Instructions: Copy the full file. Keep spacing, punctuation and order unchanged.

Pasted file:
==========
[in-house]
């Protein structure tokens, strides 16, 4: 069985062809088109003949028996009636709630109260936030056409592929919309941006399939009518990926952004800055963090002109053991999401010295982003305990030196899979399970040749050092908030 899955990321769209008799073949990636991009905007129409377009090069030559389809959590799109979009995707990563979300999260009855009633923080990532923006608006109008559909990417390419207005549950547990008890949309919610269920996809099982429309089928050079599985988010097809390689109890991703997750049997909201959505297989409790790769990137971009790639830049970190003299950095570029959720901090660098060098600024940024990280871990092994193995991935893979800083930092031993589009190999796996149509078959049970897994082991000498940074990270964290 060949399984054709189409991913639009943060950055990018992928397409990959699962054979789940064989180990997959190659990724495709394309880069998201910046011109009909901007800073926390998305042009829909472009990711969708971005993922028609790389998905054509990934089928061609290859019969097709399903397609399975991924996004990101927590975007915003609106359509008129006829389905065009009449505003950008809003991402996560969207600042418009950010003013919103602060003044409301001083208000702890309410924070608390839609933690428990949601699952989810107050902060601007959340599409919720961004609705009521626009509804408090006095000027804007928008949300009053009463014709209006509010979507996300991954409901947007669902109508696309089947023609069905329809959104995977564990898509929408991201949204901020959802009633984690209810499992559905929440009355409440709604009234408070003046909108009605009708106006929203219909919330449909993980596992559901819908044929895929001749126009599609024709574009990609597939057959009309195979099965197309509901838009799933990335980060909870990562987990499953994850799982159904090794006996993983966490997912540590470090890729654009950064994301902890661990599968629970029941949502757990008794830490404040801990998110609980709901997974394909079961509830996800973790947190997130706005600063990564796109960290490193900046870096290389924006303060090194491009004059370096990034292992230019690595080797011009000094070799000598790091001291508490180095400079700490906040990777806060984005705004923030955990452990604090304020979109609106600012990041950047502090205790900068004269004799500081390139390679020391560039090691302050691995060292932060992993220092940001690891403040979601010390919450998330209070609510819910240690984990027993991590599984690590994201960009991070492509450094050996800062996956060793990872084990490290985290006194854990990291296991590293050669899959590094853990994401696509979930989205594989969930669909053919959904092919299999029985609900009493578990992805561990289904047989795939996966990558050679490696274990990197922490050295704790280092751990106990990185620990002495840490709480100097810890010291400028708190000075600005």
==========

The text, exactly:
[in-house]
């Protein structure tokens, strides 16, 4: 069985062809088109003949028996009636709630109260936030056409592929919309941006399939009518990926952004800055963090002109053991999401010295982003305990030196899979399970040749050092908030 899955990321769209008799073949990636991009905007129409377009090069030559389809959590799109979009995707990563979300999260009855009633923080990532923006608006109008559909990417390419207005549950547990008890949309919610269920996809099982429309089928050079599985988010097809390689109890991703997750049997909201959505297989409790790769990137971009790639830049970190003299950095570029959720901090660098060098600024940024990280871990092994193995991935893979800083930092031993589009190999796996149509078959049970897994082991000498940074990270964290 060949399984054709189409991913639009943060950055990018992928397409990959699962054979789940064989180990997959190659990724495709394309880069998201910046011109009909901007800073926390998305042009829909472009990711969708971005993922028609790389998905054509990934089928061609290859019969097709399903397609399975991924996004990101927590975007915003609106359509008129006829389905065009009449505003950008809003991402996560969207600042418009950010003013919103602060003044409301001083208000702890309410924070608390839609933690428990949601699952989810107050902060601007959340599409919720961004609705009521626009509804408090006095000027804007928008949300009053009463014709209006509010979507996300991954409901947007669902109508696309089947023609069905329809959104995977564990898509929408991201949204901020959802009633984690209810499992559905929440009355409440709604009234408070003046909108009605009708106006929203219909919330449909993980596992559901819908044929895929001749126009599609024709574009990609597939057959009309195979099965197309509901838009799933990335980060909870990562987990499953994850799982159904090794006996993983966490997912540590470090890729654009950064994301902890661990599968629970029941949502757990008794830490404040801990998110609980709901997974394909079961509830996800973790947190997130706005600063990564796109960290490193900046870096290389924006303060090194491009004059370096990034292992230019690595080797011009000094070799000598790091001291508490180095400079700490906040990777806060984005705004923030955990452990604090304020979109609106600012990041950047502090205790900068004269004799500081390139390679020391560039090691302050691995060292932060992993220092940001690891403040979601010390919450998330209070609510819910240690984990027993991590599984690590994201960009991070492509450094050996800062996956060793990872084990490290985290006194854990990291296991590293050669899959590094853990994401696509979930989205594989969930669909053919959904092919299999029985609900009493578990992805561990289904047989795939996966990558050679490696274990990197922490050295704790280092751990106990990185620990002495840490709480100097810890010291400028708190000075600005």